- Content generated by generative AI must always be labelled in such a way that it is not accidentally mistaken for something made by a human — or for a human themselves. AI can produce content that looks like news or research papers written by a human, opinion pieces and social media updates — or collections of poems — written by people. Audiences have the right to know whether the piece that they have read, heard or seen was created by a human or not. If an AI application has been used, consumers must be able to understand the role and extent to which the application has been used. A practical example: it is important for audiences to know whether the lyrics of a polemical song they hear were written by artificial intelligence. They should also be told if the lyrics were written by a human, but the song composed by AI.
- The mechanism of how generative AI works must be transparent to ensure that it is not only the owners and developers of AI who can monitor and assess aspects such as AI’s ability to avoid producing lies. This is obvious when AI diagnoses a patient’s illness or assesses the likelihood of a convicted person to reoffend, because in such cases we cannot rely on ‘the machine knowing best’. This same principle of transparency must, however, also apply to all other uses of AI.
- Companies that develop generative AI cannot shirk their responsibility for how their product is used. At the moment, they are doing just that. Particularly bodies that develop the foundation model of generative AI are of the opinion that they cannot be held responsible if someone uses the tools they provide to deliberately generate disinformation, to steal content created by other people or to try to manipulate voters using dishonest means, for example.
- Developers of generative AI are, for their part, responsible for accidental errors made by the service or tool that they created, such as lies and hate speech created by AI. It is not enough for providers of AI services to simply advise users to be cautious and to urge them to carefully check the AI outputs for possible errors or harmful content.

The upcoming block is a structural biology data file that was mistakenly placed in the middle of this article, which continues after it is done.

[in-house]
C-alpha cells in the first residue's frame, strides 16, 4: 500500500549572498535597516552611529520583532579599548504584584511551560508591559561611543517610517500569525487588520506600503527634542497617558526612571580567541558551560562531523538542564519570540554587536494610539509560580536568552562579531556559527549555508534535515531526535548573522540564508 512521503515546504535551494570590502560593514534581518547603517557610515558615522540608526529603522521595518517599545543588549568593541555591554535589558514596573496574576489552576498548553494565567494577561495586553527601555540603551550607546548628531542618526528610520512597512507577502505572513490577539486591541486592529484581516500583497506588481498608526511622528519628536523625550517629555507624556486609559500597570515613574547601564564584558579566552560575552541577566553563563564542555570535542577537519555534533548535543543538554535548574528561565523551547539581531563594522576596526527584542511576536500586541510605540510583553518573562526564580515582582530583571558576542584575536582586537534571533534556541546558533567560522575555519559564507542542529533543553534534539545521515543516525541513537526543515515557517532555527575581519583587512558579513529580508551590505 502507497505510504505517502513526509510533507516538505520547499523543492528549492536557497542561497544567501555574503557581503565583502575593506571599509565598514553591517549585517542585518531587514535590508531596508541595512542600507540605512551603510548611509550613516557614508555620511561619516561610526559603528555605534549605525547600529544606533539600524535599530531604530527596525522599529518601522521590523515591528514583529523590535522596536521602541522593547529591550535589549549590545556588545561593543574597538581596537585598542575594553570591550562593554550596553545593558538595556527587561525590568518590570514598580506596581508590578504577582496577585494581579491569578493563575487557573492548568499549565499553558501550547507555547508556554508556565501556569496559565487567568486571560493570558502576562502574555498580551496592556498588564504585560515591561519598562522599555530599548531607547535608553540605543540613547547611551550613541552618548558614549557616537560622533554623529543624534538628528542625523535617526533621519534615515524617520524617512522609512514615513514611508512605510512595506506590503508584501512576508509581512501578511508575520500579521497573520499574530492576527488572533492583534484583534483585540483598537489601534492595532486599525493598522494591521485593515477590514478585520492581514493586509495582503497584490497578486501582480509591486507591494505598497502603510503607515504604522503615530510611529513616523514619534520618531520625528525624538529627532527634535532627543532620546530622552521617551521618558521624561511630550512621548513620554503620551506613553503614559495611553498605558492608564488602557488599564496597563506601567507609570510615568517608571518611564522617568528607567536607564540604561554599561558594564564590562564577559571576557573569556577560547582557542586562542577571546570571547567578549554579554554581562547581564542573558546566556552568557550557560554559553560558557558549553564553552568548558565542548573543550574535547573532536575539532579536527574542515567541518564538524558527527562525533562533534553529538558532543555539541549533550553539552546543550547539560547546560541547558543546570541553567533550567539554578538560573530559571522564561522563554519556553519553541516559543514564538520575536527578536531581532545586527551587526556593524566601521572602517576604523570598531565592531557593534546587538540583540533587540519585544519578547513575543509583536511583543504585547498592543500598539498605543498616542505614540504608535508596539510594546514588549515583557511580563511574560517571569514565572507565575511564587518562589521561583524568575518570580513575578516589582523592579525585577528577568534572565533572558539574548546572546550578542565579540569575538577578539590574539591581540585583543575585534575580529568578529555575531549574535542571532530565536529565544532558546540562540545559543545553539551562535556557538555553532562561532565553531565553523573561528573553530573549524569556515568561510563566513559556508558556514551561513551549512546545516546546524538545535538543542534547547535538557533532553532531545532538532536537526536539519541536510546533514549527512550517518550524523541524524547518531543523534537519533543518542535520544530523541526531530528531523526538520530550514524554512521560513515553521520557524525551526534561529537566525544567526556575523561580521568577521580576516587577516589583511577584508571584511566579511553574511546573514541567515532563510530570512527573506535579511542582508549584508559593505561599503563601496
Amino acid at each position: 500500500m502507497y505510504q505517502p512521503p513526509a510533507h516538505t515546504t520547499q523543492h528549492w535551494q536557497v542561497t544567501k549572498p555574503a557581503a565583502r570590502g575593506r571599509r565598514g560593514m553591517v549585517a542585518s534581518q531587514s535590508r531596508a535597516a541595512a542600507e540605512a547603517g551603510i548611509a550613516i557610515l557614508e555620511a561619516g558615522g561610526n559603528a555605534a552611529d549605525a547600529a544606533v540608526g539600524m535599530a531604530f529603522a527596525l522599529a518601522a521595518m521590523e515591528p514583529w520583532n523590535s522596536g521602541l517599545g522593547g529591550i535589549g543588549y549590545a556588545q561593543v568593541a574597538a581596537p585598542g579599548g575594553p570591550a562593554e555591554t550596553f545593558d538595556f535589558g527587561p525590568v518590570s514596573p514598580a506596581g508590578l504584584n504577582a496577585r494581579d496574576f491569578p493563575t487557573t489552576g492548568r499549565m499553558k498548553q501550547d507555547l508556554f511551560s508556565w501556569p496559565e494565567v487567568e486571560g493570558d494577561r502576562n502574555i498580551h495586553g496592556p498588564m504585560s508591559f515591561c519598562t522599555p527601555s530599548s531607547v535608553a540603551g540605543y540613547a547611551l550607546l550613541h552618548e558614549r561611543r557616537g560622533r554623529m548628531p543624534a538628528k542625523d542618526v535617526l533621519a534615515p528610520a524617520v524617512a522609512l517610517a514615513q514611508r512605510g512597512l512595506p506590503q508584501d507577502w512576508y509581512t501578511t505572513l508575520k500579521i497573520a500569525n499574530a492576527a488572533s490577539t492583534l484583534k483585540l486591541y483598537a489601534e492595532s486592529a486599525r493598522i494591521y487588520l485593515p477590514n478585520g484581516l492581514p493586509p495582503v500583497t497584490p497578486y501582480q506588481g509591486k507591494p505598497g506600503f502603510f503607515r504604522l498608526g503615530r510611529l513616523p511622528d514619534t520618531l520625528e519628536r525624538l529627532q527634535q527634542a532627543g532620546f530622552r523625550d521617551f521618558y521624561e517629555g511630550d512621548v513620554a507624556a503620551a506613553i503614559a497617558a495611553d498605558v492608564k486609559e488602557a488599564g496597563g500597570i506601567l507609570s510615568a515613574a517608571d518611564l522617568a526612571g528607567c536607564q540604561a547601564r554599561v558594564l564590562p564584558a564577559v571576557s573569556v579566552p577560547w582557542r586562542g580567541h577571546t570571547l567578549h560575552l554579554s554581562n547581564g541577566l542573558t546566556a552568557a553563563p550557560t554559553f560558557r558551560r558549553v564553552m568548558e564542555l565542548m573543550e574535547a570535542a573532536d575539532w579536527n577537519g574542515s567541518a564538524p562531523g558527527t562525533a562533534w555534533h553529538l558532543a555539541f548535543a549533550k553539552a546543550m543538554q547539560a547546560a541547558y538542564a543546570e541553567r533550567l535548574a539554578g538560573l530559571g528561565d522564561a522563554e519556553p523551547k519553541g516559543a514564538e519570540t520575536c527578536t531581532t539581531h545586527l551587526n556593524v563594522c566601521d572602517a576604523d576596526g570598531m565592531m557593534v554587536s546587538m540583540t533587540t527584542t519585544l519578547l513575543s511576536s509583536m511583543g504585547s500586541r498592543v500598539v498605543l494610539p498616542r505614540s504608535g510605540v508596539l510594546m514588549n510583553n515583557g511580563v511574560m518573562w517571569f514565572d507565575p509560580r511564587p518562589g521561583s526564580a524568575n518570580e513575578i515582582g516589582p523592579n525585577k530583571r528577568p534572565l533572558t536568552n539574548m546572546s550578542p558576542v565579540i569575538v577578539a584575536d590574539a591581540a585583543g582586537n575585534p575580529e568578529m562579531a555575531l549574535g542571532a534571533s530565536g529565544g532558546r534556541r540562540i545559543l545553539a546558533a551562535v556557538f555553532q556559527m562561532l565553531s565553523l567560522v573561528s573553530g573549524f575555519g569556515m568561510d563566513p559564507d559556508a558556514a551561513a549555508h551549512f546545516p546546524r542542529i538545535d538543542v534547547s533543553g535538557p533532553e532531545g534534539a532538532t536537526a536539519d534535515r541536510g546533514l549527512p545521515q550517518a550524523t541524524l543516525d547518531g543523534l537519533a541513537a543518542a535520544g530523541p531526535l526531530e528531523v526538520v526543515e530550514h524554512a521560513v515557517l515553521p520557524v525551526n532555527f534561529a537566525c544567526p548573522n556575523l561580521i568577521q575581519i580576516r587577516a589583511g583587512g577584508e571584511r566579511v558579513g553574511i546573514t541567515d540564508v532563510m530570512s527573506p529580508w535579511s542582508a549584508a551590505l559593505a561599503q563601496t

- There must be a firewall between companies that develop generative AI and companies that distribute content. Social media companies and music streaming services, for example, should not be allowed to produce content themselves using generative AI to fill their platforms and services. Why? Because otherwise they will gain too dominant a market position and have too much power to control the consumption habits of the people who use their services and too much power to shape the way users see the world.
- Generative AI must not be allowed to be used to produce content that is intended to blatantly mock or vilify people or content that people create. Why? Because, otherwise, in the future — or even now — it will be possible to commission AI to, say, spread hate speech endlessly in the form of stories, a sort of journalism, music, images, social media posts and similar.
- It is also important from the EU’s perspective that a significant portion of the development of generative AI will be carried out in the EU and that the EU also has the required infrastructure. For the sake of the EU’s security and cultural relevance it needs to be adequately self-sufficient in this respect, too.
These were my main points. No need to read any further. Unless you are interested in my more detailed reflections on the impact of AI, especially generative AI, on humankind.
A giant leap for stupid AI
AI has recently made such advances that what seemed out-there science fiction yesterday is now available to everyone, often for free.
Online search engines are, in a way, precursors to generative AI. Search engines collect, or ‘mine’, data tirelessly, organising it using various classification principles so that the material required can be found as quickly as possible. Generative AI goes one step further: it is able to independently imitate and recombine all the content, the data mined, that it has collected in its memory.
Generative AI is now capable of simulating works created by humans so well that it is difficult, if not impossible, to tell the creations produced by AI from ones made by humans.
It is not that machines or clusters of bits have learned to think — at least in the sense of the word that we are familiar with — nor have they developed consciousness. On the face of it, however, some of them have learned to imitate our activities astonishingly well. One of the foundation models of generative AI is the GPT (Generative Pre-trained Transformer) language model, of which there are several versions. Applications that use GPT language models work in such a way that when they are fed with a large amount of human-generated texts, images, music or other material, they are able to produce approximately the same, yet new, material on the basis of what they have learnt. The basic idea is that when a well-fed application is given, say, a sentence or even just one word, the material it has been fed with helps it to guess what word a person is likely to type in next. The application does not really operate on the meanings of words, but rather on statistical probabilities, on paths and patterns of human activity.
The fact that they are so ‘stupid’ is exactly the reason why it has been possible to develop GPT-based applications so far so quickly. There is no need for them to learn or even imitate human reasoning, problem-solving skills, value judgements or consciousness. They just need to calculate probabilities and look for correlations. They do not look for cause and effect relationships, for example, as this would require understanding. They are happy with a simple correlation: “this word often comes after that one.”